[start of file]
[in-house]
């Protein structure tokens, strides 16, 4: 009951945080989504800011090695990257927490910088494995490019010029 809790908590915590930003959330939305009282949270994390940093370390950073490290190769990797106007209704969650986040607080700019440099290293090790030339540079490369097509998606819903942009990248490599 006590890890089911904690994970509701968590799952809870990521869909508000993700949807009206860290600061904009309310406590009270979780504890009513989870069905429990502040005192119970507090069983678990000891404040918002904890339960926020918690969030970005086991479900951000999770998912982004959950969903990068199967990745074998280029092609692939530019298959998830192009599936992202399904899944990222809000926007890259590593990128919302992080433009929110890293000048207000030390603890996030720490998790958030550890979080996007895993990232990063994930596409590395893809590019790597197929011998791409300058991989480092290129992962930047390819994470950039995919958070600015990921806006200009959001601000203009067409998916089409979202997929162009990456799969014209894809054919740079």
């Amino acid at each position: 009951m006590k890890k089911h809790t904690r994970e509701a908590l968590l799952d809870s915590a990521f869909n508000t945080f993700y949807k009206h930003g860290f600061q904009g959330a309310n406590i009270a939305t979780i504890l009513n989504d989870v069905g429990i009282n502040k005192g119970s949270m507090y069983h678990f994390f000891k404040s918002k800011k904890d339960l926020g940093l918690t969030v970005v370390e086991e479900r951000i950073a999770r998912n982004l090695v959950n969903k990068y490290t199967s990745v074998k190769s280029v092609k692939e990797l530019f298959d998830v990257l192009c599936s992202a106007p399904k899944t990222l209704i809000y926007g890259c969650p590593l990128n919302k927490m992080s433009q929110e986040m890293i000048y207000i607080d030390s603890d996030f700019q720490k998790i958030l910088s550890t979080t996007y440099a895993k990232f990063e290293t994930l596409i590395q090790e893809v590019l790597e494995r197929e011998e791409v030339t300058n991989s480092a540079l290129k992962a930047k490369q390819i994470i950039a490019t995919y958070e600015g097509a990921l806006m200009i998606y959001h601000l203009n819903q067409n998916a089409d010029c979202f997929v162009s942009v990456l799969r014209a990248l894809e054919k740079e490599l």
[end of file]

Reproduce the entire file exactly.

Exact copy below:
[in-house]
């Protein structure tokens, strides 16, 4: 009951945080989504800011090695990257927490910088494995490019010029 809790908590915590930003959330939305009282949270994390940093370390950073490290190769990797106007209704969650986040607080700019440099290293090790030339540079490369097509998606819903942009990248490599 006590890890089911904690994970509701968590799952809870990521869909508000993700949807009206860290600061904009309310406590009270979780504890009513989870069905429990502040005192119970507090069983678990000891404040918002904890339960926020918690969030970005086991479900951000999770998912982004959950969903990068199967990745074998280029092609692939530019298959998830192009599936992202399904899944990222809000926007890259590593990128919302992080433009929110890293000048207000030390603890996030720490998790958030550890979080996007895993990232990063994930596409590395893809590019790597197929011998791409300058991989480092290129992962930047390819994470950039995919958070600015990921806006200009959001601000203009067409998916089409979202997929162009990456799969014209894809054919740079």
């Amino acid at each position: 009951m006590k890890k089911h809790t904690r994970e509701a908590l968590l799952d809870s915590a990521f869909n508000t945080f993700y949807k009206h930003g860290f600061q904009g959330a309310n406590i009270a939305t979780i504890l009513n989504d989870v069905g429990i009282n502040k005192g119970s949270m507090y069983h678990f994390f000891k404040s918002k800011k904890d339960l926020g940093l918690t969030v970005v370390e086991e479900r951000i950073a999770r998912n982004l090695v959950n969903k990068y490290t199967s990745v074998k190769s280029v092609k692939e990797l530019f298959d998830v990257l192009c599936s992202a106007p399904k899944t990222l209704i809000y926007g890259c969650p590593l990128n919302k927490m992080s433009q929110e986040m890293i000048y207000i607080d030390s603890d996030f700019q720490k998790i958030l910088s550890t979080t996007y440099a895993k990232f990063e290293t994930l596409i590395q090790e893809v590019l790597e494995r197929e011998e791409v030339t300058n991989s480092a540079l290129k992962a930047k490369q390819i994470i950039a490019t995919y958070e600015g097509a990921l806006m200009i998606y959001h601000l203009n819903q067409n998916a089409d010029c979202f997929v162009s942009v990456l799969r014209a990248l894809e054919k740079e490599l």